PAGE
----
It’s Time to Shine a Light on the Shadowy World of the Tax Middle Men

On Tuesday this week, the Panama Papers Committee welcomed two panels of experts to hear evidence on the role played by middle men, or “intermediaries”, in the shadowy world of money laundering, and tax avoidance and evasion. A lot has been made of the role of the Panamanian company Mossack Fonseca, the law firm at the heart of the world’s biggest data leak, but they were not the only intermediaries involved in these activities nor even the only such company mentioned in their own leaked documents.

Several of the people we spoke to during our hearing pointed out that few individuals become wealthy and suddenly decide the stash their wealth in tax havens. Quite often the accumulation of wealth means being introduced to middle men — like wealth managers, accountants and lawyers — who all offer to help those individuals look after their money in the most “tax efficient” way possible. Many of them go to great lengths to assure their customers, authorities and themselves, that what they’re doing is perfectly within the realms of the law.

Indeed, when we spoke to representatives of these intermediaries, they quite proudly stated that no lawyer has been imprisoned as a result of activities exposed in the Panama Papers. Whether this says more about the enforcement of the law than its scope is something that our committee needs to consider when we make our recommendations later this year.

Threats of fines, being struck off or even jail time are needed to make people think twice about their actions.

MEPs on the committee pushed our witnesses on whether in many cases lawyers were operating within the confines of the law, but not the spirit of it. This does indeed seem to be the case, and so we need to find a way both to improve the existing law itself, and to incentivise lawyers to act in keeping both with the letter and the spirit. The academics and experts we spoke to suggested that one such way of incentivising good behaviour would be to make deterrents for intermediaries personal to the individual staff members involved, rather than for punishments to sit just at the level of the company. Threats of fines, being struck off or even jail time are needed to make people think twice about their actions.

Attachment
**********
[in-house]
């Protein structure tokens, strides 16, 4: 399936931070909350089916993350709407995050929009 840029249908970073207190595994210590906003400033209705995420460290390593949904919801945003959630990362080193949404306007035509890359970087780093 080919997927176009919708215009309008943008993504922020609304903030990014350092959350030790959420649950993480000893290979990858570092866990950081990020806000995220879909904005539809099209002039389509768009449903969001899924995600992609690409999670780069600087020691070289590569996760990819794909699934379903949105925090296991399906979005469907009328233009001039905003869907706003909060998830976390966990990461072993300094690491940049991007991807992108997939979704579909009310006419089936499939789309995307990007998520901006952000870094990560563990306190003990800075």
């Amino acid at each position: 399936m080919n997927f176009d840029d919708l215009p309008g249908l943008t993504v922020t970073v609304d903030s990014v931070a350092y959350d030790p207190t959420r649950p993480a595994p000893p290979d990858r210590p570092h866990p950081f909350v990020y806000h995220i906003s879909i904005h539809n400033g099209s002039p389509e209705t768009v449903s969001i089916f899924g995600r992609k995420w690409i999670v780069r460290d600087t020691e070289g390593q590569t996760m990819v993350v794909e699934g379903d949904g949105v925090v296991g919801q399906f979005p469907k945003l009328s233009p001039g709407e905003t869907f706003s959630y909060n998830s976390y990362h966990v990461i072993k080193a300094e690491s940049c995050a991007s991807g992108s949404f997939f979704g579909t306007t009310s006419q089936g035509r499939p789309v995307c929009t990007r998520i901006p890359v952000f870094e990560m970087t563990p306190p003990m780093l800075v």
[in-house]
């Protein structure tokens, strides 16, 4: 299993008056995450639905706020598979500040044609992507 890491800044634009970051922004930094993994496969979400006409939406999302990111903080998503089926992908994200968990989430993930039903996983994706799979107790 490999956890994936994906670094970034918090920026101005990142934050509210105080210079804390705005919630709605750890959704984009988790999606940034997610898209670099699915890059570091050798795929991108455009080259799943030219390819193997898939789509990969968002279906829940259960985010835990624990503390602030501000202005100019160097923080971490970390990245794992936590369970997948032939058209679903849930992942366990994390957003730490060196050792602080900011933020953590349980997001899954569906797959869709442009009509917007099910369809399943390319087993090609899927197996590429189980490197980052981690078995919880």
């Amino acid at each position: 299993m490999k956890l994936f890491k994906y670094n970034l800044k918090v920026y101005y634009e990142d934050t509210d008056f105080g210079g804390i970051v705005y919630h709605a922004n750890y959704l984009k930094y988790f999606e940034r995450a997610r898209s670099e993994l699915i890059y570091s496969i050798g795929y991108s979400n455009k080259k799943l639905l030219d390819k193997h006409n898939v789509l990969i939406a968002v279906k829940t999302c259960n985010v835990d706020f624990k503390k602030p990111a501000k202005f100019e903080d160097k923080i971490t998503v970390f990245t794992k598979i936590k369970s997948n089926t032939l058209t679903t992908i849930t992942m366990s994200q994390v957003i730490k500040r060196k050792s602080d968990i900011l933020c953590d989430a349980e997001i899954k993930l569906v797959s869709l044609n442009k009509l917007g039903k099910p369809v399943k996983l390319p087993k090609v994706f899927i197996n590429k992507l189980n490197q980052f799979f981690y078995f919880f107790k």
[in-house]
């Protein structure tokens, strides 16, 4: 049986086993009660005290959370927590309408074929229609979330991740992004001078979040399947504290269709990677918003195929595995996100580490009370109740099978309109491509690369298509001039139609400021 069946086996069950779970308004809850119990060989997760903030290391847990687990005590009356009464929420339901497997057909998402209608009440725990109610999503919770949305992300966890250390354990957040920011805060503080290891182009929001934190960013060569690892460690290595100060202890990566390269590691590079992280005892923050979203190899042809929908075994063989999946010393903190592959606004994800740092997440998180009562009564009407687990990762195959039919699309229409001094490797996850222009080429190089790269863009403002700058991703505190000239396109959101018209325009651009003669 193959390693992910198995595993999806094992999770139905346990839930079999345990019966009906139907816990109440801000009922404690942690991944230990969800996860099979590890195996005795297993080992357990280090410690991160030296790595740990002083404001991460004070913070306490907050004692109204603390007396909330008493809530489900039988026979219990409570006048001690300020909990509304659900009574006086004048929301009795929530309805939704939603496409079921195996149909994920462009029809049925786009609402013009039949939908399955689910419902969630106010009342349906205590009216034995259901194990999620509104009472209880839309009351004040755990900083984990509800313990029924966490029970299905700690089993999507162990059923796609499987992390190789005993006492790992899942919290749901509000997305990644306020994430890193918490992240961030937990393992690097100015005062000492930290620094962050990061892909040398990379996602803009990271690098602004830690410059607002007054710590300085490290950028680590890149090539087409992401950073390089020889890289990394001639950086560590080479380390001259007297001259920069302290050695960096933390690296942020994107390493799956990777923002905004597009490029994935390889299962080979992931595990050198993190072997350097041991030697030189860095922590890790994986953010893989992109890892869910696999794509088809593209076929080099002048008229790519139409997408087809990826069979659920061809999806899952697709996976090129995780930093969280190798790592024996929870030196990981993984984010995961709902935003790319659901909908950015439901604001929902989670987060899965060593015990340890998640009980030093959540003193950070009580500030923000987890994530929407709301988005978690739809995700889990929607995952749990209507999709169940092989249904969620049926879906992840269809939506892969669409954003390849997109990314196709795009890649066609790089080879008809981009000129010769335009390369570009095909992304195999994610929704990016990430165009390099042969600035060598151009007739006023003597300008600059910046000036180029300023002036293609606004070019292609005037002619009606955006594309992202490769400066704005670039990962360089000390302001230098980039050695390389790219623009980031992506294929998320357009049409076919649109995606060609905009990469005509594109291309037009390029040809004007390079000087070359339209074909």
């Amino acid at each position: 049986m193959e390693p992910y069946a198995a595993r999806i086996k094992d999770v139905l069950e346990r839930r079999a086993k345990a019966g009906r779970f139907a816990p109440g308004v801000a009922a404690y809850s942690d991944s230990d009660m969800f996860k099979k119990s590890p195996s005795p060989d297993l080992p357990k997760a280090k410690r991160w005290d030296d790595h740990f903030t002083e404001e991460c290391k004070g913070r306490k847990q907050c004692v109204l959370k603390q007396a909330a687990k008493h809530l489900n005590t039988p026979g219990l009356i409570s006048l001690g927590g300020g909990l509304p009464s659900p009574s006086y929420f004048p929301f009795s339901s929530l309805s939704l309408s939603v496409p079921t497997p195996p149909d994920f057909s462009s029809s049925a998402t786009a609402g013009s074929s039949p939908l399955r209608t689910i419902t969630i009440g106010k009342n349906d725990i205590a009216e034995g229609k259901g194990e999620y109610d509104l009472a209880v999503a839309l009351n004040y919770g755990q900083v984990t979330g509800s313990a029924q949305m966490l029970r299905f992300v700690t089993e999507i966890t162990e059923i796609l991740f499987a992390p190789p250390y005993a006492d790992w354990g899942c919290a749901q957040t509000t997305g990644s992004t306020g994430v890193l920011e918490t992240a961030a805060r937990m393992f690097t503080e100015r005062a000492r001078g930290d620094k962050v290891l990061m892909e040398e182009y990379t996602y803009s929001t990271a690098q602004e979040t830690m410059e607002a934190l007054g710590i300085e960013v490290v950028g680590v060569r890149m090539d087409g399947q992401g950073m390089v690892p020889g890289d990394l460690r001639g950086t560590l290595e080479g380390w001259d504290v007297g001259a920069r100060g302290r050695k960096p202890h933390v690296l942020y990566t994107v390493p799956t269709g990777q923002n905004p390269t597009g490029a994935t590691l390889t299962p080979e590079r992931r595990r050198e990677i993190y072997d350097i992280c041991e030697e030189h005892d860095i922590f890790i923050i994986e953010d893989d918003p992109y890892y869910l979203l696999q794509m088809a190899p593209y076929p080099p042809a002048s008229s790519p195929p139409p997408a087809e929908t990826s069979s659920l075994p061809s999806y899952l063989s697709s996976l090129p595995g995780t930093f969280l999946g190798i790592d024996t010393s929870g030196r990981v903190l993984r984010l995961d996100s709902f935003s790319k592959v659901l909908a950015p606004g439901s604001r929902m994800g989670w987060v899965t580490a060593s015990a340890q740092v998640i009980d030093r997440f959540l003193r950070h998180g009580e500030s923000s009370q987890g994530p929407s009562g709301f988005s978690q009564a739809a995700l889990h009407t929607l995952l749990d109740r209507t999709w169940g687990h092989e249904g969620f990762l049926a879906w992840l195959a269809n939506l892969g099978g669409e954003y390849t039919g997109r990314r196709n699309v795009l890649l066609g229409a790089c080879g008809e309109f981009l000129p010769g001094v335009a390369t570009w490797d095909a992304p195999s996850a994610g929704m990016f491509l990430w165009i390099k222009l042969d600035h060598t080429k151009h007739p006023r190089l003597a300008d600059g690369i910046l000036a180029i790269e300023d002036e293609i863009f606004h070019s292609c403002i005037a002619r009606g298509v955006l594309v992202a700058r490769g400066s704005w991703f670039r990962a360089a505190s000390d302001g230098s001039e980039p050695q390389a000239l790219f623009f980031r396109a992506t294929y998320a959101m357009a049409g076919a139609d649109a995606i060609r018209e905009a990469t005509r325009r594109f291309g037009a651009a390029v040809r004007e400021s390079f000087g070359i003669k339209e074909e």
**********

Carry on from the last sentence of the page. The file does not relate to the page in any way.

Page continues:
Beyond that, there are other actions we can take at EU level to crack down on intermediaries who operate on the blurred line between what’s illegal and what’s immoral. We can create public registries of beneficial owners — identifying who really owns offshore companies and trusts. We can create European oversight of law firms and auditors to ensure that they either regulate themselves properly, or a new regulatory regime is introduced. And we can make sure that we investigate all allegations of improper conduct.

One question that I asked the intermediaries on the panel was about the steps that such companies take to prevent conflicts of interests when they advise both governments and businesses when it comes to new tax laws. If they are helping Ministers to draft new laws, is it proper for the same company to then advise companies and individuals on how to pay the lowest tax within those same laws?

They answered by assuring us that these are separate departments within the wider company, and that they do not collude to circumvent tax law — but they also conceded that avoiding such conflicts of interest can be difficult. The only sure-fire way to prevent them is either create much more rigorous ‘Chinese Walls’ within the company to separate these departments from one another, or else to separate the companies altogether — and force them to choose whether they want to advise governments or businesses.

The wealthiest individuals and companies can no longer dodge paying their fair share of tax by hiring a bunch of clever middlemen who make a mockery of the law.

Hearing from experts and those on the front lines is one of the strongest tools an inquiry committee has at its disposal. By hearing first-hand accounts from experts we can make sure the steps we propose in our report are fair, realistic and most importantly, effective. We have a duty to expose where laws are being broken or circumvented, and where laws are not fit for purpose. We can then make sure that our proposals stand the best possible chance of spearheading a new, global response to aggressive tax avoidance and tax evasion — one in which everyone pays their fair share of tax, and the wealthiest individuals and companies can no longer dodge paying theirs by hiring a bunch of clever middlemen who make a mockery of the law.